Le Pen angry at father for defending ‘gas chamber’ comment

Jean-Marie Le Pen [Rémi Noyon/Flickr]

Tensions between French National Front leader Marine Le Pen and her father Jean-Marie worsened on Thursday as the 86-year-old founder of the far-right party defended having described Nazi gas chambers as a “detail of history”.

Since taking over from her father in 2011, Marine Le Pen has tried to rid the anti-immigrant party of its anti-Semitic image and widen its voter appeal as she readies a bid for the French presidency in 2017.

In a television interview, Jean-Marie Le Pen defended a 1996 comment that gas chambers used to kill Jews in the Holocaust were “merely a detail in the history of World War Two”, a remark for which he was convicted of inciting racial hatred and fined.

“I deeply disagree with him. I take note of what he said but I believe that those coming over to vote for us understand what is going on … He is being deliberately provocative,” she told the website of Le Figaro.

It is not the first time the two have clashed. Marine Le Pen, a combative trained lawyer, distanced herself from her father last June after a quip about a French Jewish singer that included an implied reference to concentration camp ovens.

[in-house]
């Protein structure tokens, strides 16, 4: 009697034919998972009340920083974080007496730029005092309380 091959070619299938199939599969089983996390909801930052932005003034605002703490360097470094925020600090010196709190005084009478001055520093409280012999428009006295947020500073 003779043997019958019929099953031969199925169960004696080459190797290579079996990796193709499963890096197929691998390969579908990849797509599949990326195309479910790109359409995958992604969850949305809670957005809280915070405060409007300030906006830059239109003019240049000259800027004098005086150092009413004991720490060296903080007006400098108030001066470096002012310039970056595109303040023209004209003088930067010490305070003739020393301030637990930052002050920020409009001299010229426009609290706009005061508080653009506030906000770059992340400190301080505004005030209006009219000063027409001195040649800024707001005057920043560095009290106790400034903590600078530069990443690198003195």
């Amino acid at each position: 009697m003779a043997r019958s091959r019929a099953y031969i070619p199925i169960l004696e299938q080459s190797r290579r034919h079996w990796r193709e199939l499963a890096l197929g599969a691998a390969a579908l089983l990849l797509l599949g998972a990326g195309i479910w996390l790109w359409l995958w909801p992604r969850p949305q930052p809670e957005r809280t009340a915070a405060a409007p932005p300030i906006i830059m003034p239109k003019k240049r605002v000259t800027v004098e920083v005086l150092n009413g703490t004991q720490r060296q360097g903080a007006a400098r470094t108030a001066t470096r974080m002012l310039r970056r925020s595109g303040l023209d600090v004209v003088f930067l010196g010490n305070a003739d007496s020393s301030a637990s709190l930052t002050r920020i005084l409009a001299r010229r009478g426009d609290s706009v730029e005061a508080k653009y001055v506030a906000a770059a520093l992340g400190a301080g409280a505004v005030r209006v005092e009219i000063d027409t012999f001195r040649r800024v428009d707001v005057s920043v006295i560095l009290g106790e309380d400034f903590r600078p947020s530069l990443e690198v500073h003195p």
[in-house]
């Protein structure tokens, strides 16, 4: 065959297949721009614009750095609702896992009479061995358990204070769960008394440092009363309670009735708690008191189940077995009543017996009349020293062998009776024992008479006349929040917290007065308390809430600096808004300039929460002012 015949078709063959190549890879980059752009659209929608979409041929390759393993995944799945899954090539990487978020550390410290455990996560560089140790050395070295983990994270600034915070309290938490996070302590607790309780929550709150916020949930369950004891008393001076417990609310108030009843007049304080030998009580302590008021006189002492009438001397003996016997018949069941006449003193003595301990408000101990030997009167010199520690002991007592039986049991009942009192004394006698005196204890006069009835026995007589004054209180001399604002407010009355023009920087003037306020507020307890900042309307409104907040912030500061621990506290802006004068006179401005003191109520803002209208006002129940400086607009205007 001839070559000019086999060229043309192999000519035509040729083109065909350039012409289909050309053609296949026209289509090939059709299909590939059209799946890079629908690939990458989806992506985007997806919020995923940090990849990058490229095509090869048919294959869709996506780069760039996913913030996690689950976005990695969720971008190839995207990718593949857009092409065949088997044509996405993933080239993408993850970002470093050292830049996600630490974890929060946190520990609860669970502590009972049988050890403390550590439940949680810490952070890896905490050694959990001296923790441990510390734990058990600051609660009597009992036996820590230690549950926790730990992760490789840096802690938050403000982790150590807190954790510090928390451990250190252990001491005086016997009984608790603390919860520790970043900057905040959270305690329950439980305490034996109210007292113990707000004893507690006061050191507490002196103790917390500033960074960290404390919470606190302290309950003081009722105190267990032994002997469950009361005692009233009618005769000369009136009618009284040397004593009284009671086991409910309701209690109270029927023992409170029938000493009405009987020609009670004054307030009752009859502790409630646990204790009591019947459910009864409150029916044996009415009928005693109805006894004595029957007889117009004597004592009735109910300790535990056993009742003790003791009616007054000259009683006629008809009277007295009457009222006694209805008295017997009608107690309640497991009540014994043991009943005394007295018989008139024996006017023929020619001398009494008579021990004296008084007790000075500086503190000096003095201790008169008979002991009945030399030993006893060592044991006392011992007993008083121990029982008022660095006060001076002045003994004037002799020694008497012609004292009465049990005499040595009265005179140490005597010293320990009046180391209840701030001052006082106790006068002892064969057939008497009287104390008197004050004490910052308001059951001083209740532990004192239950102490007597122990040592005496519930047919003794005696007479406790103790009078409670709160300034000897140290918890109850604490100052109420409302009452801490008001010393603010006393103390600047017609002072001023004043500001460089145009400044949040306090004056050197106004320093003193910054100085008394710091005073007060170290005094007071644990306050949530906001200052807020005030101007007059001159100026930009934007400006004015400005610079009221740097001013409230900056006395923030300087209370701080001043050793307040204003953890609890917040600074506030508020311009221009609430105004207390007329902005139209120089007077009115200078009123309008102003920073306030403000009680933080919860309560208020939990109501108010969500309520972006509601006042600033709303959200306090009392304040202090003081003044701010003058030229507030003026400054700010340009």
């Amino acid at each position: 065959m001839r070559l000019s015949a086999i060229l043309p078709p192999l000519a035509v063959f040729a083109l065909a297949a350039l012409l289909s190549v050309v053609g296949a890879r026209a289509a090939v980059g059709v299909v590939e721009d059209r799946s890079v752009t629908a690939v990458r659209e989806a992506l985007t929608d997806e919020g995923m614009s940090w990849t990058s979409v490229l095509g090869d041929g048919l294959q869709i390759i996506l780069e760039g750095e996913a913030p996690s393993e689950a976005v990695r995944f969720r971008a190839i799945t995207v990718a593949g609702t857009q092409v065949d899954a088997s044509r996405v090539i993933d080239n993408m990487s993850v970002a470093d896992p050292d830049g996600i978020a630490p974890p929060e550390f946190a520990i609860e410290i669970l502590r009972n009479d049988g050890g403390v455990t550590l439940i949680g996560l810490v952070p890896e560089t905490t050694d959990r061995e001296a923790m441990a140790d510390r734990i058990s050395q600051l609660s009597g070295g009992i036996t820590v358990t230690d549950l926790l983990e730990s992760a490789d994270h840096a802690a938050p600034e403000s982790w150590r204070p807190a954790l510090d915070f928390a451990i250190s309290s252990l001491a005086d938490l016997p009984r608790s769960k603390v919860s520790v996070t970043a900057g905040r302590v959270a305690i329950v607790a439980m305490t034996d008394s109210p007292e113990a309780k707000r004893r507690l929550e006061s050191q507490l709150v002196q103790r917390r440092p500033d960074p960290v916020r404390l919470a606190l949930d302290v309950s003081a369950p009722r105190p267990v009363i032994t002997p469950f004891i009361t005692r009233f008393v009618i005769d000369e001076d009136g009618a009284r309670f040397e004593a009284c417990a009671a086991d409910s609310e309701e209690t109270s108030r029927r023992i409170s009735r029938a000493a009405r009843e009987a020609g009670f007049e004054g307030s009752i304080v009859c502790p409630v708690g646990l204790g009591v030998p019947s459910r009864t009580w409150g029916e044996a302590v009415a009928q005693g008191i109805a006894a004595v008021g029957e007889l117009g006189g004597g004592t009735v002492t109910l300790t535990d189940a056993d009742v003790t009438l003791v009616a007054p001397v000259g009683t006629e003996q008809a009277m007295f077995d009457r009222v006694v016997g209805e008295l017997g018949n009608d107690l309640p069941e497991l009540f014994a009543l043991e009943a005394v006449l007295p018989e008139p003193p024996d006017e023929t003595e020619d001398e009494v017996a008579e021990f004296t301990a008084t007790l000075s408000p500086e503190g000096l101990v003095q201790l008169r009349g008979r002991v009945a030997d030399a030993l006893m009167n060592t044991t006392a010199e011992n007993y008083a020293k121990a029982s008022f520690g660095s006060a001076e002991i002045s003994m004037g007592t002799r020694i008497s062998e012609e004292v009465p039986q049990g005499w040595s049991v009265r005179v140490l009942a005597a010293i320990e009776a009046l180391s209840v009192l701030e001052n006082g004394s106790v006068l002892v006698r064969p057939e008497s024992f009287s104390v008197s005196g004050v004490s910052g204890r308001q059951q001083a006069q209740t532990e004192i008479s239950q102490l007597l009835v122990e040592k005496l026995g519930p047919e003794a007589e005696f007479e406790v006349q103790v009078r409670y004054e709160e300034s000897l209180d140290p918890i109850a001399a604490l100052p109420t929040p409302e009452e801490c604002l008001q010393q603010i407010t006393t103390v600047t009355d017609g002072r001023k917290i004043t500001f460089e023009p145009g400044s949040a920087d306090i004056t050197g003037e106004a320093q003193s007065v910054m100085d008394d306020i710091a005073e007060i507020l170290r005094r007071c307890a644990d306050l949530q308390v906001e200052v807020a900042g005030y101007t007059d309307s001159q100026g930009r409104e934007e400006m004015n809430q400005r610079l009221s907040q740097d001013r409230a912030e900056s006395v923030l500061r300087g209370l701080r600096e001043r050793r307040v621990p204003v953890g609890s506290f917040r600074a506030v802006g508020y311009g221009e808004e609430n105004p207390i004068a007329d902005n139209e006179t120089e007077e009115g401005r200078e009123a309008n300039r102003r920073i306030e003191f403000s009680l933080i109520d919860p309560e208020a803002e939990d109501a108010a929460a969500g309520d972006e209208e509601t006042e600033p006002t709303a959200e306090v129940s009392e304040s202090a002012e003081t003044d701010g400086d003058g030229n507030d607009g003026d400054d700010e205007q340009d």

>>Read: Le Pen caught in new anti-Semitism row

Under Marine Le Pen’s leadership, the party has deepened its roots across France, winning outright control of some town halls and getting its officials elected onto the councils of “departements”, broadly the equivalent of counties.

Polls suggest she could make it into the second-round run-off of a presidential election but is unlikely to win.

While other FN officials have been stripped of their party membership for racism, there has been no move to bar Jean-Marie Le Pen from a party of which he still holds the title of honorary president. He is popular with many FN members and will stand as a candidate in December’s regional elections.

>>Read: Le Pen to lead troubled French far-right

The FN founder rejected all accusations of anti-Semitism and defended the gas chamber comment as a self-evidence.

“I stand by this because I believe it is the truth,” he told BFM TV. What I said is what I think – the gas chambers were a detail of the history of the war. Unless of course we are suggesting the war was a detail of the gas chambers.”

Asked about the current state of the FN, he called it a party for patriots including “fervent Petainists”, a reference to Philippe Petain, the general who led the French wartime government that cooperated with Nazi Germany’s racial policies.

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